David Grann’s 2009 nonfiction bestseller The Lost City of Z tells the incredible story of British Army officer Percy Harrison Fawcett, who in 1925 is lured to the unexplored Amazon with the backing of the Royal Geographical Society.
In search of a lost city called ‘Z’ in the heart of Amazonia, the decorated First World War soldier embarks on several expeditions to prove the Edwardian scientific establishment in London that the “savages”, who inhabit what we now know as eastern Bolivia and southern Brazil, harbor a great knowledge of the natural world and could lead the expeditionary team to the heart of a mythical civilization.
Written and directed by American James Gray, The Lost City of Z is a beautiful and eloquent film paying tribute to a rather obscure explorer, whose determined spirit to discover his very own ‘El Dorado’ drives him to the verge of madness.
Spellbound by this tale of endurance, audiences will be swept away by stunning landscapes, from dense tropical rainforest to raging rivers. But we are not in Bolivia as the final credits confirm, but at the heart of Colombia’s Tayrona National Park, more specifically – the Don Diego river.
James Gray and actors Charlie Hunnam and Robert Pattinson spent six weeks filming this epic adventure, lodging at an eco-lodge near Santa Marta, while enduring rainstorms and wild animals wandering into the frame. In an interview with Travel +Lesiure, the director recalls his experience of shooting in the world’s highest coastal mountain range, the Sierra Nevada de Santa Marta. “We were on the edge of absolute disaster the entire time,” said Gray.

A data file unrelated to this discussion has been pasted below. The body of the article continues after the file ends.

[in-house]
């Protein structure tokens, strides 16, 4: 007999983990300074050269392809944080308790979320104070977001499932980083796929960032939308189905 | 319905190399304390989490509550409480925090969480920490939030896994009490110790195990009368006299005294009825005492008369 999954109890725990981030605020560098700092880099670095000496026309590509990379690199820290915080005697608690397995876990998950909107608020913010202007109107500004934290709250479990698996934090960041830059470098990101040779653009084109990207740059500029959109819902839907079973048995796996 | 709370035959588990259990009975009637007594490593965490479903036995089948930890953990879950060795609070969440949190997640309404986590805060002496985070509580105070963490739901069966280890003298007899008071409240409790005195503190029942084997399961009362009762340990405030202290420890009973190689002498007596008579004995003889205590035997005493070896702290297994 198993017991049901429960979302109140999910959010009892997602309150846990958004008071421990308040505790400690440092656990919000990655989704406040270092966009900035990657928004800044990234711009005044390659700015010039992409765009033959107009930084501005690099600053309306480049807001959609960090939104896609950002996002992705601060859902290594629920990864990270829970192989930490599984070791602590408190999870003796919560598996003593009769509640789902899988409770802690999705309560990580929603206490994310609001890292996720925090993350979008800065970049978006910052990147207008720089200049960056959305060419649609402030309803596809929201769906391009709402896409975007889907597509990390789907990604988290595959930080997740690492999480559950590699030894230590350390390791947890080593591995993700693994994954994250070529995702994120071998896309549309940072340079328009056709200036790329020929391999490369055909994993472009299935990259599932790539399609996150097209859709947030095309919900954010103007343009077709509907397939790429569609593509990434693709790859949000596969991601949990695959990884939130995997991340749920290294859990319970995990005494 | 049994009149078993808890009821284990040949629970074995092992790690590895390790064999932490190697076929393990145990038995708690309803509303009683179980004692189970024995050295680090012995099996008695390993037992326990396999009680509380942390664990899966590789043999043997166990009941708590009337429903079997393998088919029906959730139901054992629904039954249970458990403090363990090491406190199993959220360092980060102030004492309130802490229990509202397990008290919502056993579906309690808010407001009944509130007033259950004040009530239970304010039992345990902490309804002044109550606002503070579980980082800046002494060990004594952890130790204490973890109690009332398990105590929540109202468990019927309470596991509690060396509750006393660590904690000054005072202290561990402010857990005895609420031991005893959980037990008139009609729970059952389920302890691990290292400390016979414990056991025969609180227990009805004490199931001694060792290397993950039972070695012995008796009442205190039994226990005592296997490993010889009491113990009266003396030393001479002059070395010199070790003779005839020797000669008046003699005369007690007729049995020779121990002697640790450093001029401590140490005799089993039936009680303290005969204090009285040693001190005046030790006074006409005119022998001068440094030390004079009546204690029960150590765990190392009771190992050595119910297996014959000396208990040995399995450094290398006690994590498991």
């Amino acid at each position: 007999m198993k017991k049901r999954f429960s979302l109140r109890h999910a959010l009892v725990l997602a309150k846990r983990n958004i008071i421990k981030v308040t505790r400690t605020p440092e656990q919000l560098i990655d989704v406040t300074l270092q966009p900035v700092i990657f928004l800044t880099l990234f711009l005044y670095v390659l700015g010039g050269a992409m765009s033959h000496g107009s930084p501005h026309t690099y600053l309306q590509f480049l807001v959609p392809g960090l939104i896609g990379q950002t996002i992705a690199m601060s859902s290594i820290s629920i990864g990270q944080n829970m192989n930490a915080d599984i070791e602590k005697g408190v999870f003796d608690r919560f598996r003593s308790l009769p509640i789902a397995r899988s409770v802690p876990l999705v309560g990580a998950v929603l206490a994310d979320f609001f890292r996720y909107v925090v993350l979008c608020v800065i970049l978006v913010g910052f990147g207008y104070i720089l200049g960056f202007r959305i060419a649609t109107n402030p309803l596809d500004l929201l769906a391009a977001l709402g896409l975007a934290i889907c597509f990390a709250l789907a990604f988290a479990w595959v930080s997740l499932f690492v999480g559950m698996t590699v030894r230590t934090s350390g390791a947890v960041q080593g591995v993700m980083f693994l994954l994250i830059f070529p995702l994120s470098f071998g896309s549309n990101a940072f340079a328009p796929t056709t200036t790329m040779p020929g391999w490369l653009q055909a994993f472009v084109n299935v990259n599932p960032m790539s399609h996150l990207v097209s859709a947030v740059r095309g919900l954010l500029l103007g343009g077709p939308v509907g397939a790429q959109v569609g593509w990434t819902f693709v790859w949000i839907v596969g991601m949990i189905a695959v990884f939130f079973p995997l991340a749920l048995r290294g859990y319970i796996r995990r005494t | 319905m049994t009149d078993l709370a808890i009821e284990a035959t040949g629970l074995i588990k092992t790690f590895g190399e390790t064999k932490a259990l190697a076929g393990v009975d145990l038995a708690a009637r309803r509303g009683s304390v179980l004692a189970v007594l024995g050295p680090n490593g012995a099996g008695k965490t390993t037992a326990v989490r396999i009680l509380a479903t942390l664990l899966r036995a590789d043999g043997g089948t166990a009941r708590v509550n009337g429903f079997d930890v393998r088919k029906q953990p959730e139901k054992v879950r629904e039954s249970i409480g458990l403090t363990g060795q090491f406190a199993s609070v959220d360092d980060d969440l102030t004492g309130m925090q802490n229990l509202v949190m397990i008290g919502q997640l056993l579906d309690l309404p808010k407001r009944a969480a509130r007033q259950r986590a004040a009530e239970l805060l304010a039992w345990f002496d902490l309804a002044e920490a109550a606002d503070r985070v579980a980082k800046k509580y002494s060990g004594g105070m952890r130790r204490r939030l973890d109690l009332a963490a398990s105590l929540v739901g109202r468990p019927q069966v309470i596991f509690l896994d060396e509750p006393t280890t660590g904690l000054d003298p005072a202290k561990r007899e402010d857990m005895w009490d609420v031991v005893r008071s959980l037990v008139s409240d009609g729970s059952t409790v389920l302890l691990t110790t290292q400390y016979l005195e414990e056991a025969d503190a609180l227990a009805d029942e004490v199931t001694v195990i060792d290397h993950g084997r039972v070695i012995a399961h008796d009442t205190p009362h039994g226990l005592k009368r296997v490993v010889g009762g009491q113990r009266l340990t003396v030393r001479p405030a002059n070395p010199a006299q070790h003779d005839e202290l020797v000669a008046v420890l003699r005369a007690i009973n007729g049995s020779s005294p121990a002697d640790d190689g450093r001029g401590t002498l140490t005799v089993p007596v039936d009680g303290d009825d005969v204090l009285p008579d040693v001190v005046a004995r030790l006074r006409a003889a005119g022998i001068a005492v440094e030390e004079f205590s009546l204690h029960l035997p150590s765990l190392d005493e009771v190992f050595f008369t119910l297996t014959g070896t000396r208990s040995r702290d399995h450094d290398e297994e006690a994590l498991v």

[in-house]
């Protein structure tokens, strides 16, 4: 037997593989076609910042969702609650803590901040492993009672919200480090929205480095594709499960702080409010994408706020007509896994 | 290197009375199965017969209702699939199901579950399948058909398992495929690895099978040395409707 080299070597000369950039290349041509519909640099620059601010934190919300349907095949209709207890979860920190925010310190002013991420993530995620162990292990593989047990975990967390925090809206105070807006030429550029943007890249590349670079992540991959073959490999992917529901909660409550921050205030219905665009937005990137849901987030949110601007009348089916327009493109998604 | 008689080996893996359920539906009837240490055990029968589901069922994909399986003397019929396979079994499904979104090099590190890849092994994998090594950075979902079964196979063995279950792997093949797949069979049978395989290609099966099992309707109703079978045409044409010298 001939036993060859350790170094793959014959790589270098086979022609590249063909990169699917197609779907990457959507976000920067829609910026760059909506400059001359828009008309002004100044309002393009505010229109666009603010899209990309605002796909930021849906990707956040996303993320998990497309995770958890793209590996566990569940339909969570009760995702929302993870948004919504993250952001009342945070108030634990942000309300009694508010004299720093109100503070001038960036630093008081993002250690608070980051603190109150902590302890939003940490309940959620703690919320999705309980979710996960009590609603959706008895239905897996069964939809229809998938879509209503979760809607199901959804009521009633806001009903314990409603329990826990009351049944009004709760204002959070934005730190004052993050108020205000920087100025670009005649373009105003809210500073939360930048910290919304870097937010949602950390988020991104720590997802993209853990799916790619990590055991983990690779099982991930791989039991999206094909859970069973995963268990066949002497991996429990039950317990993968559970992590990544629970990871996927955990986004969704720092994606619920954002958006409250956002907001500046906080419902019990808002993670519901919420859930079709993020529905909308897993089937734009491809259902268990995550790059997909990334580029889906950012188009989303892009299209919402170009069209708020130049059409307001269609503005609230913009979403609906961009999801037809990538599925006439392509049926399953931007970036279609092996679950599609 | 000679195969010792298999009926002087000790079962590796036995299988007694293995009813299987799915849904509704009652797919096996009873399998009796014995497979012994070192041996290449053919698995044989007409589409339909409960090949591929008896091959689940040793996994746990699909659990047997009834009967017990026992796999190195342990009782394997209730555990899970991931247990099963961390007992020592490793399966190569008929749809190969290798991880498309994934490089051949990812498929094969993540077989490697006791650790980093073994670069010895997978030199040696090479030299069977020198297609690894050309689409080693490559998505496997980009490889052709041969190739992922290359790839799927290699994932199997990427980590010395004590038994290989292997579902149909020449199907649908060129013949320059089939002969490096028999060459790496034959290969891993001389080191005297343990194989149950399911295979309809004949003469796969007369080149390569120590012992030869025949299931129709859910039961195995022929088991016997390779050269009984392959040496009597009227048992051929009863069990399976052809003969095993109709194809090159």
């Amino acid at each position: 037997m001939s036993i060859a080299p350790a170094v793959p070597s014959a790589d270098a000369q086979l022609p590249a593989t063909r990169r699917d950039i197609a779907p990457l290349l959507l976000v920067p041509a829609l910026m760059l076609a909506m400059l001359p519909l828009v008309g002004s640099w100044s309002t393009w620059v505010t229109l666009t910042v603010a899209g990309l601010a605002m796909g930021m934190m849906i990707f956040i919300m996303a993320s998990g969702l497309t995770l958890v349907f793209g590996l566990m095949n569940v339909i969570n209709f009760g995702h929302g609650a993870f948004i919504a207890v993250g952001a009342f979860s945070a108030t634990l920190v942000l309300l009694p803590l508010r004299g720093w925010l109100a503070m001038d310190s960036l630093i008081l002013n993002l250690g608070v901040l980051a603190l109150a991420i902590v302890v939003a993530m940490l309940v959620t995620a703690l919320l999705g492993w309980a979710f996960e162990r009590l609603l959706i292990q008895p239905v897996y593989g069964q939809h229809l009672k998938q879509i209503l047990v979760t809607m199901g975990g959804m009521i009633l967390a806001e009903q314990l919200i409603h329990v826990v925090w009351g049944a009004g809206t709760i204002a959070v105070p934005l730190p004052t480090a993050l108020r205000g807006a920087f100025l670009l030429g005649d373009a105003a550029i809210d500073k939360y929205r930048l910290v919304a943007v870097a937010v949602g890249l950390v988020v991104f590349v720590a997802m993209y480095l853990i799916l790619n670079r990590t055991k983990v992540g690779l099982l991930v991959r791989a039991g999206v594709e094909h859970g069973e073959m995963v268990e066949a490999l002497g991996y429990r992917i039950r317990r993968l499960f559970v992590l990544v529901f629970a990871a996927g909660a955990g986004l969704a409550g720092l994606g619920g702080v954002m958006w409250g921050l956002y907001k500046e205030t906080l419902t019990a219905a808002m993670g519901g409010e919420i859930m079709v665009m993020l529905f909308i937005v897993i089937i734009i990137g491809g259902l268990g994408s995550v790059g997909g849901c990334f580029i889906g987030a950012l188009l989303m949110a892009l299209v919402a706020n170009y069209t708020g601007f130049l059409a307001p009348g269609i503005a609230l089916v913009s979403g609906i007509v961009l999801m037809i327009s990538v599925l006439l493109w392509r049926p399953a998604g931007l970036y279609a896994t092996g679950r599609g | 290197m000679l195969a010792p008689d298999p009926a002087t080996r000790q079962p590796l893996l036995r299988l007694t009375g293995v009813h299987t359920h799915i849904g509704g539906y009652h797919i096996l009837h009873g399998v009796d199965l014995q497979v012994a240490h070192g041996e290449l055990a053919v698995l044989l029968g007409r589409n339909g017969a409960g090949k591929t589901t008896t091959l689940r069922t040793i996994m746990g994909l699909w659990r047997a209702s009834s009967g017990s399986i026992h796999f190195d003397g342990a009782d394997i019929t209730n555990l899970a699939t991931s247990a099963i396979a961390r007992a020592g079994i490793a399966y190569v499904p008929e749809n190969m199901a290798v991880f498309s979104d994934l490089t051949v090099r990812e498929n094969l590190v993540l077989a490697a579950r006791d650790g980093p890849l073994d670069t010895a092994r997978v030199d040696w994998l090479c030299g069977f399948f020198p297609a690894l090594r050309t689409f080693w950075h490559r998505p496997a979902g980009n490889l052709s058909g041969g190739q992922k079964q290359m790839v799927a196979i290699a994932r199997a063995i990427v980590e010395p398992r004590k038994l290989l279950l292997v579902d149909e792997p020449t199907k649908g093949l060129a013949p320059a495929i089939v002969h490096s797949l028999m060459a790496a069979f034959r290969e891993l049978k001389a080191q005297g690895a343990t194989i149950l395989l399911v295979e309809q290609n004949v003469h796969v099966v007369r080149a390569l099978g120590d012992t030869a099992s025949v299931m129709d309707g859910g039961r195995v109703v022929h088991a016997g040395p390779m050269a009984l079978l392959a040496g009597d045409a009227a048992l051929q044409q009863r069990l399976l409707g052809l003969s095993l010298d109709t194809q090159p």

The crew had plenty of encounters with poisonous spiders and snakes as well, adding tense realism to a production that scouted out locations across the region. Members of the three indigenous communities that inhabit the Sierra – Arhuaco, Koguí and Wiwa – exchanged their emblematic white tunics for loincloths and spears. According to Amazon Studios, the film’s tight budget required a fast turn-around, with shooting in Colombia starting six days after the pastoral opening scenes in Belfast, Ireland.
Fawcett’s trials in the jungle were matched by the inclement weather impacting the Colombian coast. In order to reach locations along the Río Don Diego, the crew traveled on foot and in dugouts. When the river broke its banks after a heavy rainfall, the set got washed away. In an interview with Variety magazine, producer Antony Katagas recalls his impression of being close to the very real lost city of Ciudad Perdida while trying to capture Fawcett’s imaginary one. “Besides the jungle and the river and the great locations were the people,” said Katagas. “I think we did a really good job casting actors who played a significant role in a picture that keeps the exploration of Percy Fawcett real.”
Born in the snow-capped peaks of the Sierra Nevada, the Río Don Diego meanders its way to reach the Caribbean on the outskirts of Santa Marta. It is a popular destination for tourists looking to tube downriver in the company of monkeys and pelicans. But the river has also been at the heart of a political debate, pitching local indigenous communities against the department of Magdalena when news surfaced last year of a planned hydroelectric facility powered by the Don Diego. The project has been put on hold, and Gray’s magnificent epic, could help preserve the pristine beauty of an obscure Colombian river, now indelibly linked to the vivid imagination of a 20th century explorer.